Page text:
Politics & Policy

Life Lessons for Rudy

When Rudolph Giuliani announced his entry into the race for president, we noted that there were reasons to find his candidacy both compelling and problematic. In the latter category fell, above all, his denial that unborn children have a right to life. Even on that issue, however, we held out hope that Giuliani would try to meet pro-life conservatives halfway. He had already come around on partial-birth abortion, even if he had not come up with a good explanation for his shift. He had said that he favors “strict constructionist” judges, who attempt to determine what the law is rather than to make it what they think it should be. We hoped that he would go further: for example, by joining President Bush in declaring Roe v. Wade a bad decision as a matter of constitutional law, or even by joining Sen. John McCain in calling for its overturning.

Instead, we are sorry to say, he has mostly gone into reverse. Since his announcement, he has said that, in his mind, a strict constructionist judge could as easily rule to keep Roe as to scrap it. He has continued to misrepresent pro-lifers as seeking to throw pregnant women “in jail.” He has refused to rule out signing federal legislation codifying Roe should it be presented to him as president. And, most troublingly, has reiterated his longstanding support for taxpayer funding for abortion.

This is not a moderate position. We are already almost alone in the developed world in having such liberal abortion laws: Thanks to some of the little-known implications of Roe, abortion is legal at any stage of pregnancy for essentially any reason. Giuliani favors, in principle, making that regime more liberal still. Economist Michael New has studied the effect of various policies on abortion rates and concluded that nothing has reduced them more than cutoffs in public funding. We can therefore assume that an America with Giuliani’s favored policies would be a country with more abortion—probably reversing the 15-year trend of decline, including the decline in New York City for which he takes dubious credit.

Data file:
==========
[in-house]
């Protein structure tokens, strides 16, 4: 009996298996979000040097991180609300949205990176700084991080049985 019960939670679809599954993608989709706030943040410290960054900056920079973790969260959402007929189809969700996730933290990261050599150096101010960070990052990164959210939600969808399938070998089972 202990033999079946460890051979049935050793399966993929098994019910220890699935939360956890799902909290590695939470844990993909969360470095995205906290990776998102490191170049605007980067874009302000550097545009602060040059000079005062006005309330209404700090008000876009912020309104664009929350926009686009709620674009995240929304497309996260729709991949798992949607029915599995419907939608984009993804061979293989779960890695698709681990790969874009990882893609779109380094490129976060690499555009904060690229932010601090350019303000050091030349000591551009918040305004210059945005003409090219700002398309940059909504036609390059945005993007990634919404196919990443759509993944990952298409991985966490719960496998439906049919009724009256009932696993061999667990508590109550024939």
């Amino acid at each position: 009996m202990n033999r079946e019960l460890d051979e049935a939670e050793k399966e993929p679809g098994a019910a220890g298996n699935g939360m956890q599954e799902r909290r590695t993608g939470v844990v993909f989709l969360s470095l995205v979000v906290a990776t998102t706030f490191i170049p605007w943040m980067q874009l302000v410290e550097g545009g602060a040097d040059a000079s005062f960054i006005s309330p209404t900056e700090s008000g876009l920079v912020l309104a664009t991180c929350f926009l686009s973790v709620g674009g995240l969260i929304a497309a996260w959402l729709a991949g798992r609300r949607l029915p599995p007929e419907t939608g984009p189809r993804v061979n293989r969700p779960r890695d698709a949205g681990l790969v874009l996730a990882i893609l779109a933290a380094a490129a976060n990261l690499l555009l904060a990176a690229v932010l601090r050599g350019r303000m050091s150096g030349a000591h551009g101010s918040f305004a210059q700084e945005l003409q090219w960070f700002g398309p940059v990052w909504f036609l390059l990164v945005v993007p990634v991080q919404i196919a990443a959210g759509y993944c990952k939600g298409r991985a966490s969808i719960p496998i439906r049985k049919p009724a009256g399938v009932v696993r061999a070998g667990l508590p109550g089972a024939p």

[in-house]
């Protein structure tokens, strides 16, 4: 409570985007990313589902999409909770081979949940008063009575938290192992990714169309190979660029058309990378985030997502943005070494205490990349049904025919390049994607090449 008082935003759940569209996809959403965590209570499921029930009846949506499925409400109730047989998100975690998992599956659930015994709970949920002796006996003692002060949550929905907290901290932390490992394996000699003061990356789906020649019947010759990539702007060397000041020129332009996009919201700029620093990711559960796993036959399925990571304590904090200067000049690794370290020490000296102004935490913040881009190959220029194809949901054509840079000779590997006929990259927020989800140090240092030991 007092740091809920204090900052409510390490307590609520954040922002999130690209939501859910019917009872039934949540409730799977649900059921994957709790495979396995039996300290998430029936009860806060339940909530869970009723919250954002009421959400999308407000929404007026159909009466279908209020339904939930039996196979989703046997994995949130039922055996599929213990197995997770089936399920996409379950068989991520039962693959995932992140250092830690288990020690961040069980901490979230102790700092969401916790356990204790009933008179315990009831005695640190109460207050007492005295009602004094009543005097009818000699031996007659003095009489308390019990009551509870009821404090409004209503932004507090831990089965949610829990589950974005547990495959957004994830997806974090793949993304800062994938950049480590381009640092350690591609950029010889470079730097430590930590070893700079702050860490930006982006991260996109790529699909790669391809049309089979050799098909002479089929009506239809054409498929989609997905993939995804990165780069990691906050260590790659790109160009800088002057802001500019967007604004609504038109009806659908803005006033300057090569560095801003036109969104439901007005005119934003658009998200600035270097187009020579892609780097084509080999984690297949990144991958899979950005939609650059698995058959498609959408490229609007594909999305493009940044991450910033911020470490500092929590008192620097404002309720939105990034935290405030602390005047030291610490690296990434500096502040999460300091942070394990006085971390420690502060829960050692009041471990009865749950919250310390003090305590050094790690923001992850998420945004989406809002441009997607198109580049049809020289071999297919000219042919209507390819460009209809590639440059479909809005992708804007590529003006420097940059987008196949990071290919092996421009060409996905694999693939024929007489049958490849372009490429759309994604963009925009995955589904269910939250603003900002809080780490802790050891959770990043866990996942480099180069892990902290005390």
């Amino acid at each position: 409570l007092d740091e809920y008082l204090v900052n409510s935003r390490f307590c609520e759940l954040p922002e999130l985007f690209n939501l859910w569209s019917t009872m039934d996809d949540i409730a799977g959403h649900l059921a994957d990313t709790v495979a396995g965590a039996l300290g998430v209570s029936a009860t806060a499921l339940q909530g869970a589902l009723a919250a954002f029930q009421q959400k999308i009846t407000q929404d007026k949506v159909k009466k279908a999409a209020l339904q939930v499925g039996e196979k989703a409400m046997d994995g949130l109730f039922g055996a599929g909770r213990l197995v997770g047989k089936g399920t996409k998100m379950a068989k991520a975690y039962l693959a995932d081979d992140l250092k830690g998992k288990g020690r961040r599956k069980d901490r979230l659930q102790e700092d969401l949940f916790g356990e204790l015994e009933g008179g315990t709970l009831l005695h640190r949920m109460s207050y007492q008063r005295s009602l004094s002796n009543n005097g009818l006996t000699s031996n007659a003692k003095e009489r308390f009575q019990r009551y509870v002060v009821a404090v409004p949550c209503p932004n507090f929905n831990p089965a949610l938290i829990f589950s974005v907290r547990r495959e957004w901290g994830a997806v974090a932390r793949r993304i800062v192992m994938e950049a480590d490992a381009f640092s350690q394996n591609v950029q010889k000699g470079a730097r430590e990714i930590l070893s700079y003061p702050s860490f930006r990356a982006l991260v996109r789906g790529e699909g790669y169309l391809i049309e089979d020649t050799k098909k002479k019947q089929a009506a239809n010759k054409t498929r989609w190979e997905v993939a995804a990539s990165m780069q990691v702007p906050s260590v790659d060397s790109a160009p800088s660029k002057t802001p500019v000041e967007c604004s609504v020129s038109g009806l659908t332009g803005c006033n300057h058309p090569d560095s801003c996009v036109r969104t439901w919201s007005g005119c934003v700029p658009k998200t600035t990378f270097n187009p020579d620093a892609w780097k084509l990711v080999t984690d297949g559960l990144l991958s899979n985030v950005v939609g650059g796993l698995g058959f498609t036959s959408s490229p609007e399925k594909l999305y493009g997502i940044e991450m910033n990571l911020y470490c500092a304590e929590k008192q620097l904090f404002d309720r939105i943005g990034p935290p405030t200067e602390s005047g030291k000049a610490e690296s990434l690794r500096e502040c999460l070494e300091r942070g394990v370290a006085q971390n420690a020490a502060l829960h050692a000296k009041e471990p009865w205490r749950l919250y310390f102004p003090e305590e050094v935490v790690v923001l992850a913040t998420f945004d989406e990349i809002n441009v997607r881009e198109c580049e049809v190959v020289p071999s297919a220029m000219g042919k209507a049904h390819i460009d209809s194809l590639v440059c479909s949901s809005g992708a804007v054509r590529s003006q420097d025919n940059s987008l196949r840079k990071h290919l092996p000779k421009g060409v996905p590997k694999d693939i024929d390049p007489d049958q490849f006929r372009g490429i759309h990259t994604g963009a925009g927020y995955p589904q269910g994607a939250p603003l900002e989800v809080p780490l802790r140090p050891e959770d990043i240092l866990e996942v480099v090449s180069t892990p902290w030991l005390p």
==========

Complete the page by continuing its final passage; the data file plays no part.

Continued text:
The last Republican president to favor legal abortion was the late Gerald Ford, and even he did not support taxpayer funding. Every Republican president and presidential nominee since then has favored legal protection for unborn life. Neither morality nor opinion polls suggest any reason to do a 180-degree turn now. Support for taxpayer funding of abortion is a minority position. Seventeen states provide taxpayer funding for abortion, all but four of them under judicial compulsion.

The mayor’s rationale for abortion funding is bizarre. Putting his statements together and reading them as charitably as possible, his argument is that so long as the Supreme Court says abortion is a constitutional right state governments have an obligation to help poor women afford it.

Note that governments have no such legal obligation: The Supreme Court, in a series of cases from 1977, ruled that they do not. So Giuliani must (we again assume charitably) be positing some kind of moral obligation to carry out the Supreme Court’s work beyond its writ. Combine this view with Giuliani’s other constitutional musings, and the results get stranger still. Giuliani has said in the past that people should have to show good character and get federal licenses before buying guns. Now he says, without repudiating those past statements, that the courts should read the Second Amendment to protect an individual right to own guns. So should states spend money to let poor people pack heat? Or will women need to show good character and get federal licenses before they have abortions?

Mayor Giuliani has tied himself in knots. His position makes neither logical, moral, nor political sense. Many conservatives are disappointed, and hope that their disappointment is not going to grow as the campaign wears on.

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